The first federal budget process under the Trump administration has officially kicked off. But it’s a long, winding road to the final budget as President Trump lays out his expectations, agencies lay out theirs and the House and Senate weigh in.
This article was originally published at Climate Central
The opening salvo came on Monday, when administration officials said Trump plans to request a $54 billion increase in defense spending, which currently totals $584 billion and makes up 49 percent of the discretionary federal budget. The U.S. defense budget is the largest in the world, nearly tripling its closest competitor, China. To offset the increase, other agencies will have to cut their spending.
As with all budgets, the devil is in the details. Those details will come into focus over the next few months. The early signs from Trump’s end indicate that past efforts to curb climate change could be on the chopping block.
Two agencies have been singled out by administration officials. The Environmental Protection Agency and State Department have been targeted as two agencies where Trump “will demand a budget with tens of billions of dollars in reductions,” according to the New York Times.
The EPA has a budget of $8 billion while the State Department has a budget, including foreign aid, of roughly $50 billion. Shaving “tens of billions” off their budgets would be a huge blow to the work they do or eliminate them entirely. According to Axios, a senior administration official said the cuts at EPA would be “transformational cuts, particularly to climate-change programs.”
That lines up with the vision that White House chief strategist Steve Bannon put forward over the weekend that Trump is working toward the “’deconstruction’ of the administrative state.”
The Heritage Foundation’s budget proposal represents a guidepost. Last year, the Heritage Foundation, a conservative think tank, put out a federal budget proposal that could offer some clues of where the Trump administration may seek cuts. The think tank played a major role in shaping Trump’s transition. It also denies the established science behind climate change, as does Trump and the EPA Administrator Scott Pruitt. Secretary of State Rex Tillerson’s views have hewed closer to the reality of the science behind climate change, though he has remained skeptical on some points of it.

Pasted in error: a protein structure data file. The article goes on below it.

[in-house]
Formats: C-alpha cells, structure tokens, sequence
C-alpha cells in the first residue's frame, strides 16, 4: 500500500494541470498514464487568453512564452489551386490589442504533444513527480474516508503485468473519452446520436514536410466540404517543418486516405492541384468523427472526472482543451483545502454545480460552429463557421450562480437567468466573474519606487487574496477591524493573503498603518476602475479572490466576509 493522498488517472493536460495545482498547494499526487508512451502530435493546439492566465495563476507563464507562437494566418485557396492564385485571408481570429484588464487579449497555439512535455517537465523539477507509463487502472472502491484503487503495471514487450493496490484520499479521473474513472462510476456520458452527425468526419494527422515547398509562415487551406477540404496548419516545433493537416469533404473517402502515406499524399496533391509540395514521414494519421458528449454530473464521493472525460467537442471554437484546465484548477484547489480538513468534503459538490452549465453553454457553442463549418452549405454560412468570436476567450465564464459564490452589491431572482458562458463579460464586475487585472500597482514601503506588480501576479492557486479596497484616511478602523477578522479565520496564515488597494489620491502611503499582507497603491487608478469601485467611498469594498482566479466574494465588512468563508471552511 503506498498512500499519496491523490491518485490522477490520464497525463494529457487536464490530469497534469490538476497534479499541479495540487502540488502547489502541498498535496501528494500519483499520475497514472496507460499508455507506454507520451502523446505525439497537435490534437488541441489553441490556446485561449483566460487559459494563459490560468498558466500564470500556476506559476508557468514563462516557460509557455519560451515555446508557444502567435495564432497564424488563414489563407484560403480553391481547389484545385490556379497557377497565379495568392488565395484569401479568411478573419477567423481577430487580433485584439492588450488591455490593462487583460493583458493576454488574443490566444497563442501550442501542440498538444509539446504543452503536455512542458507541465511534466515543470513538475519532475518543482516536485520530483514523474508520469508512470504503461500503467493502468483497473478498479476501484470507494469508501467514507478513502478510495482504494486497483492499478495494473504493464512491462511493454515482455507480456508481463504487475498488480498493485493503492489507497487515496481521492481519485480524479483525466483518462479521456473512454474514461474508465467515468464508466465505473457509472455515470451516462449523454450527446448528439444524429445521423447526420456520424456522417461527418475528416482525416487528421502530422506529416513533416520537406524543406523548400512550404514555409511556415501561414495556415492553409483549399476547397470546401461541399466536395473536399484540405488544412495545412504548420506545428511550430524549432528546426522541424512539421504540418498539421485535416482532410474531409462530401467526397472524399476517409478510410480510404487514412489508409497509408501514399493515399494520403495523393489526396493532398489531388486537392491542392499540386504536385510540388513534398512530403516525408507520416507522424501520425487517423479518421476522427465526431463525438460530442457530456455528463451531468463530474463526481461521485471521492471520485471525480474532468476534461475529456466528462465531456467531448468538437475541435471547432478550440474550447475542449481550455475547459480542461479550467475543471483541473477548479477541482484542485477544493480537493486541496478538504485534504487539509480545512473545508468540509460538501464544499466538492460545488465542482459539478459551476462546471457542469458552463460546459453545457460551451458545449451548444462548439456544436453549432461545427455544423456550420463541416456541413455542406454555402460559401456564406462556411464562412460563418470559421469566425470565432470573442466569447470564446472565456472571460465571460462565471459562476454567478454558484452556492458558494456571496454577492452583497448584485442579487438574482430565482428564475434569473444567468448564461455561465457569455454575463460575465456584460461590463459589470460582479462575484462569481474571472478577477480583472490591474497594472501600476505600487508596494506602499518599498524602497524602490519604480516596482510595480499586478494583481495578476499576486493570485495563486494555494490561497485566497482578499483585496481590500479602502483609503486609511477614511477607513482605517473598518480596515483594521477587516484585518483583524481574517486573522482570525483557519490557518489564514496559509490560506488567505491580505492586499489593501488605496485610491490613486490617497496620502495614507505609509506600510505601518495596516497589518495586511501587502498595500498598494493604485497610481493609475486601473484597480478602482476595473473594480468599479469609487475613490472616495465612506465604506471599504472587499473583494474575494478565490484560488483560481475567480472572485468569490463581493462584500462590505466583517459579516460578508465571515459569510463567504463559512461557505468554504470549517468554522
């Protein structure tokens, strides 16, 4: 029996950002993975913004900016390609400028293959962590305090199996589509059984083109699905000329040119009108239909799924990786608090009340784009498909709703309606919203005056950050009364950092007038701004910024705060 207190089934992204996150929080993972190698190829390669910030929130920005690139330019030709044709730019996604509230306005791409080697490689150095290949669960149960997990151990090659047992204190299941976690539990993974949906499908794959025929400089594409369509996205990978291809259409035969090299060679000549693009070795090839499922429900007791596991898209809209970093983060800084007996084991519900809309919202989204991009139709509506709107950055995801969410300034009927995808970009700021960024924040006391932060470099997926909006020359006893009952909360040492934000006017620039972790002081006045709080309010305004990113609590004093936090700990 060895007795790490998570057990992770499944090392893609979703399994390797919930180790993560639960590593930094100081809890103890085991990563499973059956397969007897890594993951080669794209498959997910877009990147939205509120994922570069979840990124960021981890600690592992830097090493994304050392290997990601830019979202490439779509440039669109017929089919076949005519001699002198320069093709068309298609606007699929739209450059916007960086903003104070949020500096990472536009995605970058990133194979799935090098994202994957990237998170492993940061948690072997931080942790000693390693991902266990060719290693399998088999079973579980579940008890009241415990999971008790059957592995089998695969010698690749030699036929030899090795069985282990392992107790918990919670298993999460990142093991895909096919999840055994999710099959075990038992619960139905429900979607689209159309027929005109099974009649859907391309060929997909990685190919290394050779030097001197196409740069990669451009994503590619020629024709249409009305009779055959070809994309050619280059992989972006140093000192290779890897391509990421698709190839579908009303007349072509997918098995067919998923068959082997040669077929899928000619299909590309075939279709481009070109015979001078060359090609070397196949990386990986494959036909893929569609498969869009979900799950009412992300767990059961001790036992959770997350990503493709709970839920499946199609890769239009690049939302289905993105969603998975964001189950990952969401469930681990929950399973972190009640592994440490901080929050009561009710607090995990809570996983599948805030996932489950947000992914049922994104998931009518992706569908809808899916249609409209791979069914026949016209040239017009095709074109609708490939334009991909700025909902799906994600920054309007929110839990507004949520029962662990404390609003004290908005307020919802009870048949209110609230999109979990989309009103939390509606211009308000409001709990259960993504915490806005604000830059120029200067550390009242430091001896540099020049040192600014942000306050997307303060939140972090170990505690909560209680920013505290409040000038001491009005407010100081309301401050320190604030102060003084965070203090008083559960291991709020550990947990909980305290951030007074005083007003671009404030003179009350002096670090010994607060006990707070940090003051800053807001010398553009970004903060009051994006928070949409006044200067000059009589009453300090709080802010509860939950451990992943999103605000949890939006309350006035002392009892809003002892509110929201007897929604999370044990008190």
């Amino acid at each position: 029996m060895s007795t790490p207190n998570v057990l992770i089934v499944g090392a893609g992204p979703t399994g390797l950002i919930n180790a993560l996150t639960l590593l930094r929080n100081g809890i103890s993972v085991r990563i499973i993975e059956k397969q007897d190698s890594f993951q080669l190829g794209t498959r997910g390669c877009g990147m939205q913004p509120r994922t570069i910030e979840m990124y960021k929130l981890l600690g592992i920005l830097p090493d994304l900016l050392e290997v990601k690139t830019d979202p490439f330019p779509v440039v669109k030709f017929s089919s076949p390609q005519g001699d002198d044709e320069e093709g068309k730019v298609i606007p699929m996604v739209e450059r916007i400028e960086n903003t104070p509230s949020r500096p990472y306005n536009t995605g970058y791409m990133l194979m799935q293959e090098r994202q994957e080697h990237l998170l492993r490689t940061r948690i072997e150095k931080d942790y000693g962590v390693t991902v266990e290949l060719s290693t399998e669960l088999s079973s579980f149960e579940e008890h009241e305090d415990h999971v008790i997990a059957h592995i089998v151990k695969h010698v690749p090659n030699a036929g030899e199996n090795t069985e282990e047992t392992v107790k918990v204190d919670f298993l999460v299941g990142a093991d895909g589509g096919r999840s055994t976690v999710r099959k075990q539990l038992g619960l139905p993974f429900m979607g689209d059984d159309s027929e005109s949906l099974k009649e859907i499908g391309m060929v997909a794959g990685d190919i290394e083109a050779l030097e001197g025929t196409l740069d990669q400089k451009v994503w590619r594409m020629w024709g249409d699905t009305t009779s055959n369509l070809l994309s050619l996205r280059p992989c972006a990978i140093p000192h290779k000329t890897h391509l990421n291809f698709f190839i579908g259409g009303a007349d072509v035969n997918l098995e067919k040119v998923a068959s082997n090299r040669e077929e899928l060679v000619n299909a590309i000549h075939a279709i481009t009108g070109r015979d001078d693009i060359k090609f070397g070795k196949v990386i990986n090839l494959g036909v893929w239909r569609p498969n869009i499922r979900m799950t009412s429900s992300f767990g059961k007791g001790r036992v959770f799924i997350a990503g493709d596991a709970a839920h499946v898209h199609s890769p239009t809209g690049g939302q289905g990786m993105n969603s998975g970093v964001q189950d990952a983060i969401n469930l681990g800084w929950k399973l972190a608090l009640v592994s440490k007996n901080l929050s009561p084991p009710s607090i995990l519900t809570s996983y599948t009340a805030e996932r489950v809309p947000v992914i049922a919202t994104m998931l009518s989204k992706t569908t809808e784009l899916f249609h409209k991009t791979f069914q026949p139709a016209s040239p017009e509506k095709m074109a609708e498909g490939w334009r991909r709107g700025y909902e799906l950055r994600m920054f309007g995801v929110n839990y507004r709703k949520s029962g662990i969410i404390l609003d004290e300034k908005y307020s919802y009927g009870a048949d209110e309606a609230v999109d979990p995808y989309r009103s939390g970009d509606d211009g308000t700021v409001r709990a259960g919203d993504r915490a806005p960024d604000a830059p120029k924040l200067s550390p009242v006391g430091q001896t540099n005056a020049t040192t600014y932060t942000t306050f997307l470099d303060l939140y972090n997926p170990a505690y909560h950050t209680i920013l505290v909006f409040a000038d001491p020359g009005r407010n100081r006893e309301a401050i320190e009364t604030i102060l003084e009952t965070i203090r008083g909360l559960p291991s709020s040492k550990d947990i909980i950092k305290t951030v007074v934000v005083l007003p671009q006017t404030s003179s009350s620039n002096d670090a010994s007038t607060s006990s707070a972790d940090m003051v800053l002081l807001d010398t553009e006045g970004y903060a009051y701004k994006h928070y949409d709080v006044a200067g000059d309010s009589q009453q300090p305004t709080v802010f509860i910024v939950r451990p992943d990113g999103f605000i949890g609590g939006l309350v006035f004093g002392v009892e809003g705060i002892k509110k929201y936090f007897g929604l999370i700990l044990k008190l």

At the EPA, the Heritage Foundation’s plan called for eliminating climate programs, reducing funding for rules enforcement, and other steps that would cut an estimated $4.5 billion out the agency’s budget. The same proposal also advocated for $1.3 billion in cuts to the State Department, including eliminating all U.S. funding for the Paris Agreement, Global Environmental Facility, Intergovernmental Panel on Climate Change and United Nations Development Program.
Other agencies will likely face cuts. Even though the EPA and State Department have been singled out, it’s pretty clear other agencies will also be facing proposed cuts to offset the defense spending increase. Medicare and Social Security, two programs which account for $1.5 trillion in spending alone, have been deemed as off limits by Treasury Secretary Steven Mnuchin.
That leaves a broad array of agencies, including many that do climate work, as potential targets. NASA, the departments of Interior, Agriculture, and Energy and Commerce all do extensive climate work that could be targeted given the administration’s desire to defund climate research and regulations.
Of course, Monday’s announcement is merely a sketch of the budget. The fine details of it will take months to finalize. The Trump administration has promised to release a top-line budget proposal by mid-March.
That will have more details about where they’d like to see specific cuts and increases happen. Then Congress will have a say. To meet Trump’s proposal, Congress would have to approve increasing defense spending caps that were put in place from a 2013 budget deal.
Any cuts would have huge ramifications. Reducing the budget isn’t just a game of numbers. It affects government employees, who could be out of jobs, and everyday people. Myron Ebell, Trump’s transition lead at the EPA, said he wanted to reduce the EPA’s workforce by about a third. That would put 10,000 Americans out of work and reduce oversight of polluters that harm the American health
Scott Pruitt has also proposed rolling back regulations at the EPA, including the Clean Power Plan. According to a recent report by Energy Innovation, that would lead to 40,000 premature deaths (in part because the plan will also reduce particulate matter that can cause respiratory problems) and cost the U.S. economy $100 billion by 2030.
Any attempts by Pruitt to rollback the Clean Power Plan or other environmental protections will likely be met with fierce opposition from environmental groups, making the budgeting process a part of a much larger battle over the fate of climate research and regulations.